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English Grammar Reference: Relative pronouns

We use relative pronouns to join two pieces of information together. It replaces the noun.

So instead of repeating the noun This is John. He lives here.

we can use a relative pronoun to link the two sentences together This is John who lives here.

We use who for people:

She is the girl who lives next door to my parents.
They are the people who have bought our house.

When the person we are talking about is the object of the sentence (when the word after the relative pronounis not a verb), we use whom (although in spoken English who or that is more common).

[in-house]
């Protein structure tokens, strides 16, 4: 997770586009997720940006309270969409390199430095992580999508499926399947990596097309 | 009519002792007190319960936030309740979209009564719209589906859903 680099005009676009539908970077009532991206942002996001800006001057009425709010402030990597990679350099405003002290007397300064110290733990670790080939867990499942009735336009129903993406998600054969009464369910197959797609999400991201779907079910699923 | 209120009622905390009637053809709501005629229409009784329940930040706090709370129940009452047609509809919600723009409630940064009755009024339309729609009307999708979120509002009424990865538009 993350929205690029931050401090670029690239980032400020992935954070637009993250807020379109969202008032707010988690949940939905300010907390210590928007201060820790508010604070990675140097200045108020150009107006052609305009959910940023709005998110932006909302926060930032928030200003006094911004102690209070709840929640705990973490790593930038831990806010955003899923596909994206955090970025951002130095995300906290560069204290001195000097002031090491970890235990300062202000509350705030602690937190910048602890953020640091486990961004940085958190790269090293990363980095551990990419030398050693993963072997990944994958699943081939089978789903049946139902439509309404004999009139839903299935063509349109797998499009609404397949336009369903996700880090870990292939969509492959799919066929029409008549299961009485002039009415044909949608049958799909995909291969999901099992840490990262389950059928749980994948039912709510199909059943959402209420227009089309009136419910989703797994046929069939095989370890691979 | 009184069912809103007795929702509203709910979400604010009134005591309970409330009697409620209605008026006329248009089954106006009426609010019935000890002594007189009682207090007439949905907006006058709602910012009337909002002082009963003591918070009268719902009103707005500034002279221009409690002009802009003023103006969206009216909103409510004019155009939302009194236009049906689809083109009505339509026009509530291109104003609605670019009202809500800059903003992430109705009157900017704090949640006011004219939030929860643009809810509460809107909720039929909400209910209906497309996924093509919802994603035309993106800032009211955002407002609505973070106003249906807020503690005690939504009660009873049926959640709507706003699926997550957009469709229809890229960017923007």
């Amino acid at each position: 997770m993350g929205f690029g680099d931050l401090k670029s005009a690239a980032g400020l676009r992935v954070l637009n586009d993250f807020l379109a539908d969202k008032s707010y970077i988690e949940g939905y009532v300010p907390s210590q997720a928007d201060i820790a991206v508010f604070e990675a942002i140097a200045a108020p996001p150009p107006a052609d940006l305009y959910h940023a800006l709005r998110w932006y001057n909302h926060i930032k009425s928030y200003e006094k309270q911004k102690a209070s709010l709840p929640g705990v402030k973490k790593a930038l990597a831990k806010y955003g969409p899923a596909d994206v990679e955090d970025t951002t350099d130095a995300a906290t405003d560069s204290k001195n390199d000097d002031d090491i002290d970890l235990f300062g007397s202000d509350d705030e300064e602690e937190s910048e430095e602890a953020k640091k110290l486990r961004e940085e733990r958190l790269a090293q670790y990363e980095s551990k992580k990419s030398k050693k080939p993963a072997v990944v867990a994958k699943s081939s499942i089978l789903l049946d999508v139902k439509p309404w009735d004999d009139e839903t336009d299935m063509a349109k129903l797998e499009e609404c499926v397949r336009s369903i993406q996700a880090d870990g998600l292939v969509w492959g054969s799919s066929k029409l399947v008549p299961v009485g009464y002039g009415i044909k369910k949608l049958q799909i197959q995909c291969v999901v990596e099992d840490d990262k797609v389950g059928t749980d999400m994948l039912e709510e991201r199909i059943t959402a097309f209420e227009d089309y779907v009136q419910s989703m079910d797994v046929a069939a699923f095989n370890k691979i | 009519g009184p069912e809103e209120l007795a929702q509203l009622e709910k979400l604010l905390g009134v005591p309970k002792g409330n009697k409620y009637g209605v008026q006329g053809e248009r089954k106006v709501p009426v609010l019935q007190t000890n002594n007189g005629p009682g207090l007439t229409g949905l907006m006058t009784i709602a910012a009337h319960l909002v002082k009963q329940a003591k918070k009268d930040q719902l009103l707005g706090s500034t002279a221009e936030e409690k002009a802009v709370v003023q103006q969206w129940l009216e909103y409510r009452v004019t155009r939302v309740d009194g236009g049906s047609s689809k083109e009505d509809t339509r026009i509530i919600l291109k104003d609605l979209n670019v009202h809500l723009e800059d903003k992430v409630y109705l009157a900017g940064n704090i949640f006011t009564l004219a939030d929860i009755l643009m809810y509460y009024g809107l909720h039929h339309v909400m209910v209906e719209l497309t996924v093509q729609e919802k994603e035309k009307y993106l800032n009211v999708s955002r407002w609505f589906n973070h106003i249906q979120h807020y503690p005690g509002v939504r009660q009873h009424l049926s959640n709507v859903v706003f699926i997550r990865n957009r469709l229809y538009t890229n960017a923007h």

She is the girl whom I love.
This is the man whom I told you about.

It is also possible to omit the relative pronoun in this situation

She is the girl I love.
This is the man I told you about.

We use which for things:

The book which I'm reading is excellent.
I can't hear the music which she is playing.

We use that for people and things (more common in spoken English)

"Make me an angel that flies fom Montgomery" (John Prine, Angel from Montgomery)
That's the car that I want to buy.

We use whose to talk about possession for people and things

He's the man whose dog is always barking.
I like using computers whose screen is not too small.

We use where to talk about places.

This is the house where I was born.
This is the pub where I met her.


See also:

English Grammar Reference: Relative Clauses

English Grammar Exercises: John Prine, Angel from Montgomery

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